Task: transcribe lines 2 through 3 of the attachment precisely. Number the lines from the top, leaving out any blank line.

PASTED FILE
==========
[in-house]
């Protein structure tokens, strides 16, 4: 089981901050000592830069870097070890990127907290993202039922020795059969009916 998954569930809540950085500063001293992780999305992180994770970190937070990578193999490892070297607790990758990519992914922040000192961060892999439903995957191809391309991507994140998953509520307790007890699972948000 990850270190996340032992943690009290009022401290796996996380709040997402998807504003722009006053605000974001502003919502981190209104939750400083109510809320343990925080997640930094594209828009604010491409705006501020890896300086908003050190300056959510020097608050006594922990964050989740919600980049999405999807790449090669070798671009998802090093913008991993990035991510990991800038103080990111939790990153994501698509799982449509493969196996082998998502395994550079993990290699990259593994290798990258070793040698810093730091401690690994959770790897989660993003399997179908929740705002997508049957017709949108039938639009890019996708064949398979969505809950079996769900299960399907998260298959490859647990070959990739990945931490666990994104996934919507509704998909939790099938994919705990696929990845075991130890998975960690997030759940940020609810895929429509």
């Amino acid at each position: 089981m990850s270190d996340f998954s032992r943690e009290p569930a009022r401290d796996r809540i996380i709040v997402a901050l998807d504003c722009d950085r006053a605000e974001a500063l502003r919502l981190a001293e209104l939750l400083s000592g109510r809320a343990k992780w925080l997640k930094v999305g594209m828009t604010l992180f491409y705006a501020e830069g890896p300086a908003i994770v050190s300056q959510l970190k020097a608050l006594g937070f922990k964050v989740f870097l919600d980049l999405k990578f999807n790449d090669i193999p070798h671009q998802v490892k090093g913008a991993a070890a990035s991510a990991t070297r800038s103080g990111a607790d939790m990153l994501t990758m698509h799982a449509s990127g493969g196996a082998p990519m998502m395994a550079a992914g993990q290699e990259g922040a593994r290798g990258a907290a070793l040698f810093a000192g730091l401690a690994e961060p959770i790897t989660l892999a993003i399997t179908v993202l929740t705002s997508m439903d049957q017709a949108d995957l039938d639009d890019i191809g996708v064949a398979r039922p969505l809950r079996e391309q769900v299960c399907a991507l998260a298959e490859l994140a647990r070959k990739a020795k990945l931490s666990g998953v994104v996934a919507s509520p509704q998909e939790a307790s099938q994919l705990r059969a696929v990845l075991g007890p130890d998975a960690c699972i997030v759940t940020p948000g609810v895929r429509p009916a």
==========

């Protein structure tokens, strides 16, 4: 089981901050000592830069870097070890990127907290993202039922020795059969009916 998954569930809540950085500063001293992780999305992180994770970190937070990578193999490892070297607790990758990519992914922040000192961060892999439903995957191809391309991507994140998953509520307790007890699972948000 990850270190996340032992943690009290009022401290796996996380709040997402998807504003722009006053605000974001502003919502981190209104939750400083109510809320343990925080997640930094594209828009604010491409705006501020890896300086908003050190300056959510020097608050006594922990964050989740919600980049999405999807790449090669070798671009998802090093913008991993990035991510990991800038103080990111939790990153994501698509799982449509493969196996082998998502395994550079993990290699990259593994290798990258070793040698810093730091401690690994959770790897989660993003399997179908929740705002997508049957017709949108039938639009890019996708064949398979969505809950079996769900299960399907998260298959490859647990070959990739990945931490666990994104996934919507509704998909939790099938994919705990696929990845075991130890998975960690997030759940940020609810895929429509």
């Amino acid at each position: 089981m990850s270190d996340f998954s032992r943690e009290p569930a009022r401290d796996r809540i996380i709040v997402a901050l998807d504003c722009d950085r006053a605000e974001a500063l502003r919502l981190a001293e209104l939750l400083s000592g109510r809320a343990k992780w925080l997640k930094v999305g594209m828009t604010l992180f491409y705006a501020e830069g890896p300086a908003i994770v050190s300056q959510l970190k020097a608050l006594g937070f922990k964050v989740f870097l919600d980049l999405k990578f999807n790449d090669i193999p070798h671009q998802v490892k090093g913008a991993a070890a990035s991510a990991t070297r800038s103080g990111a607790d939790m990153l994501t990758m698509h799982a449509s990127g493969g196996a082998p990519m998502m395994a550079a992914g993990q290699e990259g922040a593994r290798g990258a907290a070793l040698f810093a000192g730091l401690a690994e961060p959770i790897t989660l892999a993003i399997t179908v993202l929740t705002s997508m439903d049957q017709a949108d995957l039938d639009d890019i191809g996708v064949a398979r039922p969505l809950r079996e391309q769900v299960c399907a991507l998260a298959e490859l994140a647990r070959k990739a020795k990945l931490s666990g998953v994104v996934a919507s509520p509704q998909e939790a307790s099938q994919l705990r059969a696929v990845l075991g007890p130890d998975a960690c699972i997030v759940t940020p948000g609810v895929r429509p009916a």